GitPod, the company that allows developers to spin up automated cloud dev environments in the cloud, has released the open source OpenVSCode Server, which lets developers run upstream Visual Studio Code (VS Code) in the browser.
The release follows last year’s launch of GitHub Codespaces by GitHub and Microsoft, which Gitpod co-founder and CEO Sven Efftinge points out remains closed source, with no apparent plans of being provided otherwise.
“Microsoft hasn’t published the secret source that you need in order to run it in browsers, and since so many folks were approaching us and asking ‘How do we do that?’ we thought it might be a good idea to just extract that secret source and put it into its own project and then release it,” said Efftinge.
It is important to note, said Efftinge, that both GitPod and GitHub Codespaces are “much, much more than just the web IDE,” but that providing access to developers’ favorite tool remained a key part. A number of companies have joined in support of GitPod’s OpenVSCode Server with this release, including VMware, Uber, SAP, and Sourcegraph, with many having already built remote development environments internally for their teams.
OpenVSCode Server, however, brings the VS Code IDE to individual developers, and Efftinge offered RStudio as an example, where a remotely accessible VS Code would be useful.
“The VS Code tech is a great foundation to build the next generation data science IDE. It has a really good integration through VS code extensions for data science work. So they have an interest in running VS Code within their SaaS solution,” said Efftinge. “We also talked, in light of this project, with Uber, with Spotify, and it turned out they all have these internal projects, where they provide dev environments to their users in some sense, and they want to provide a VS Code interface to them.”
Efftinge said that, overall, they are seeing a trend of companies moving to remote development for a variety of reasons, including the limitations of developers’ machines and the increasing prominence of things like microservice architectures and data science, which can require more power than can be provided by a laptop.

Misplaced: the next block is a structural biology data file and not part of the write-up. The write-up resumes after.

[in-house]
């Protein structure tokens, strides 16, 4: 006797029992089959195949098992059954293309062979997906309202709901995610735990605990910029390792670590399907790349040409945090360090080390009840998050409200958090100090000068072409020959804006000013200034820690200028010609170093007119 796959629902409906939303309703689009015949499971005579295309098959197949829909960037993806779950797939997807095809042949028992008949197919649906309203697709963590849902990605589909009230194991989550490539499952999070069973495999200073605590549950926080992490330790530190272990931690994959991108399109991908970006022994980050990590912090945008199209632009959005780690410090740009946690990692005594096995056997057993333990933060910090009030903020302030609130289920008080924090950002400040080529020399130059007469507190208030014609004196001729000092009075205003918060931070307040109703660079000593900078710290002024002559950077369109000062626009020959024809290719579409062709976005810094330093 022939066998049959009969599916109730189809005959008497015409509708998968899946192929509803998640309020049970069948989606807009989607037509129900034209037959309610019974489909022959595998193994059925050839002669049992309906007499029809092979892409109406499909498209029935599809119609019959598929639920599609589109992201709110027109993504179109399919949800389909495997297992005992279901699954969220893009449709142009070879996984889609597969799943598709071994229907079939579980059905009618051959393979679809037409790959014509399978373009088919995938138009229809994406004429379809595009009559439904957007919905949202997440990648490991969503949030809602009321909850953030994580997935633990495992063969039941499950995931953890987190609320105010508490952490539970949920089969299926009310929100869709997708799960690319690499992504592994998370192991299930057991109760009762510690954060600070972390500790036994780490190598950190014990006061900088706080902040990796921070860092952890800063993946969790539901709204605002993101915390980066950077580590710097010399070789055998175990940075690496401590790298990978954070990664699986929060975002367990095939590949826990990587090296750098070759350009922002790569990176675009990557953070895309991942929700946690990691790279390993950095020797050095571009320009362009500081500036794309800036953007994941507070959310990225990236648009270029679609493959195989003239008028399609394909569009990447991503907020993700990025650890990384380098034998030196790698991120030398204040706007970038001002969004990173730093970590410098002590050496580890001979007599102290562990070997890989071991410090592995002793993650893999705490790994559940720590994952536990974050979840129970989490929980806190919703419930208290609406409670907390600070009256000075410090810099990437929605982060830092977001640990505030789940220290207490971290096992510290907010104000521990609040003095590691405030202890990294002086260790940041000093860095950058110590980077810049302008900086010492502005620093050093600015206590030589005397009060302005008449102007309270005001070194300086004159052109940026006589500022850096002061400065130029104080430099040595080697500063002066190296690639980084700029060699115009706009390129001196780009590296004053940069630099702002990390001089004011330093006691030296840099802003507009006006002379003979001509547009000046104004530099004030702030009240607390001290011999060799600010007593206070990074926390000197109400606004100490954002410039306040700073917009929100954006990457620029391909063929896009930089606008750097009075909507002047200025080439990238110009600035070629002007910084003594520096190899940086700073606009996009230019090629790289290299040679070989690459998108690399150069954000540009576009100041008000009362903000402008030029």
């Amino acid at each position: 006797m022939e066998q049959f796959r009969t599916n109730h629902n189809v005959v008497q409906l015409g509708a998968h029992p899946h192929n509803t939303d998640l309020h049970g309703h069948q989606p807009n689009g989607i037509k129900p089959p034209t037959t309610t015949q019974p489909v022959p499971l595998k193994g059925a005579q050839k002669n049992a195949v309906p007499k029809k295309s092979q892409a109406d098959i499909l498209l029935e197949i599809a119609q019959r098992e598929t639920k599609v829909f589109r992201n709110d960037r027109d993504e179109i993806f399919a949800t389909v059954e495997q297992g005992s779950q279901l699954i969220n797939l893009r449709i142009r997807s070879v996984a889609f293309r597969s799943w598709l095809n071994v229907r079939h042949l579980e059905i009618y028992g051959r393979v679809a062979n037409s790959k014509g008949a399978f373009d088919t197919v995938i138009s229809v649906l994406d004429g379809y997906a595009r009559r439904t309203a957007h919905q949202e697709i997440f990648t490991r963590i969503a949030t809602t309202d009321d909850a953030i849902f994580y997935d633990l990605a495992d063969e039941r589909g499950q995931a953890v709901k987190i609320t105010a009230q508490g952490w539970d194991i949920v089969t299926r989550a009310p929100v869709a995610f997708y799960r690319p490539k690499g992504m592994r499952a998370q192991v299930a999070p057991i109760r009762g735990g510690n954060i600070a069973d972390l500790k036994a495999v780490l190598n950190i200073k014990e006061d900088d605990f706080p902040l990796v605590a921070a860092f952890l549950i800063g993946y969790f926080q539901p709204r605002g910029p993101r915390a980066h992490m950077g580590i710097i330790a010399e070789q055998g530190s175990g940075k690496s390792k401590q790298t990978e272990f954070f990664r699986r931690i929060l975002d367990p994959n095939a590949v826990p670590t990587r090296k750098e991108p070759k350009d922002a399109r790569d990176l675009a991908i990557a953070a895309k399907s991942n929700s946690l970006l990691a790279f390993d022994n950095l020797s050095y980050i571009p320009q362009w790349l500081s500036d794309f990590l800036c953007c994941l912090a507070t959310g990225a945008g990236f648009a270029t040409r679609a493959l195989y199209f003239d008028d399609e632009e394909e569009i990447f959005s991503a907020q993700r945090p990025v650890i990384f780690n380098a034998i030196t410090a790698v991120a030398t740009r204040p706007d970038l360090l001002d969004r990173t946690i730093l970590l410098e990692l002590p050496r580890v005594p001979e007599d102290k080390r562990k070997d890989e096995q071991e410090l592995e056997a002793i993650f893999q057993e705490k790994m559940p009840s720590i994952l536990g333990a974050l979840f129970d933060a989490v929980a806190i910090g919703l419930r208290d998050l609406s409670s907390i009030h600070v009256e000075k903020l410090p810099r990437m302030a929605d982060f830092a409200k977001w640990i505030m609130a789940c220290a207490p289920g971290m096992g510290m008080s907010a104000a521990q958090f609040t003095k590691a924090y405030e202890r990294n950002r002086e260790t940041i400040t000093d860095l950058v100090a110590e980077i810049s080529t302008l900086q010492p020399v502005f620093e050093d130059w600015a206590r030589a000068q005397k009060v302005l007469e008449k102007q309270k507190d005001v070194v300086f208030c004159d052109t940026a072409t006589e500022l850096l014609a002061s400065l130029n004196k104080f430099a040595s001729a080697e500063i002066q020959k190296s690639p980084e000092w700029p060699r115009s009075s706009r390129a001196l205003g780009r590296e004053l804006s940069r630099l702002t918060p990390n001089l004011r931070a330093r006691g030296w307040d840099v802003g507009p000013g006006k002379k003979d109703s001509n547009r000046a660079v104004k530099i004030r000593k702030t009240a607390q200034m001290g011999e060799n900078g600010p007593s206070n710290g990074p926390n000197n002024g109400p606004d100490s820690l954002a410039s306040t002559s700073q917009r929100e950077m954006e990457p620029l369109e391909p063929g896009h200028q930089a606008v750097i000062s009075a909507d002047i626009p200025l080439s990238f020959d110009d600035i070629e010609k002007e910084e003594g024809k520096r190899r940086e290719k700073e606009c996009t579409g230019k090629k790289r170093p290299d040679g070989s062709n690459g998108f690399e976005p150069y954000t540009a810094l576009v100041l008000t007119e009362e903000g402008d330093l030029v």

With OpenVSCode Server, developers can simply run a Docker command to install the project on their local desktop machine and then work remotely from a much lower-powered device, such as an iPad or Chromebook. Moreover, they can install OpenVSCode Server to the cloud, and the project includes guides for running on AWS and Google Cloud, for the data science use case, for example.
Behind the simple act of bringing developers access to their favorite IDE, Efftinge outlined a few other reasons behind the project. First, he noted that browser-based IDEs are becoming a commodity and that “This is no longer something where companies should spend on competing there, but they should really collaborate and work on this together. That’s why we put this out as open source. There is no reason anyone should need to build a competitor or a new solution to this. It is just like, you know, the Linux of IDEs.”
Beyond that, added GitPod co-founder and COO Johannes Landgraf, “we see people hacking VS Code, big-time patching it, doing lots of unnecessary things because they don’t really understand the architecture. We just thought that’s just not necessary.”
And so OpenVSCode Server, which Landgraf said is just a few hundred lines of code, provides this maintained remote server for upstream VS Code in the browser, eliminating that need for forks and fragmentation. Keeping the project small and simple, said Efftinge, is really the entire plan for the project moving forward.
“We want to keep it small and lean. The focus here is really not to build something on top of VS Code, but just to complement it with being able to run it in various contexts. We won’t add features or end-user features or something like that to that codebase. I hope, maybe eventually, that the VS Code team itself picks this up, so there is no need for a downstream project,” he said.
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